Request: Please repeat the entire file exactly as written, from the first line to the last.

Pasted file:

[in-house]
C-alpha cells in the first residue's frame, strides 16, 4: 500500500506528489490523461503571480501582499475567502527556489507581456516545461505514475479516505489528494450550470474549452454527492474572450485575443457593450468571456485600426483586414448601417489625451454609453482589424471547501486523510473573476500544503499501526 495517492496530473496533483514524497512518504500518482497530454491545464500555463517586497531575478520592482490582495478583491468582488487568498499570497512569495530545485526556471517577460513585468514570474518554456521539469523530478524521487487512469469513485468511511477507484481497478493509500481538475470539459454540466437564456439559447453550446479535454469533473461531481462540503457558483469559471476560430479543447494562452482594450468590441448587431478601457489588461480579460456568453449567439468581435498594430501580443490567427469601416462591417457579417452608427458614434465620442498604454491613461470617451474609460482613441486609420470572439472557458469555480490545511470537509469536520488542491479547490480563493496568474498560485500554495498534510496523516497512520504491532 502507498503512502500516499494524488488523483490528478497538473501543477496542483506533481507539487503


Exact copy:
[in-house]
C-alpha cells in the first residue's frame, strides 16, 4: 500500500506528489490523461503571480501582499475567502527556489507581456516545461505514475479516505489528494450550470474549452454527492474572450485575443457593450468571456485600426483586414448601417489625451454609453482589424471547501486523510473573476500544503499501526 495517492496530473496533483514524497512518504500518482497530454491545464500555463517586497531575478520592482490582495478583491468582488487568498499570497512569495530545485526556471517577460513585468514570474518554456521539469523530478524521487487512469469513485468511511477507484481497478493509500481538475470539459454540466437564456439559447453550446479535454469533473461531481462540503457558483469559471476560430479543447494562452482594450468590441448587431478601457489588461480579460456568453449567439468581435498594430501580443490567427469601416462591417457579417452608427458614434465620442498604454491613461470617451474609460482613441486609420470572439472557458469555480490545511470537509469536520488542491479547490480563493496568474498560485500554495498534510496523516497512520504491532 502507498503512502500516499494524488488523483490528478497538473501543477496542483506533481507539487503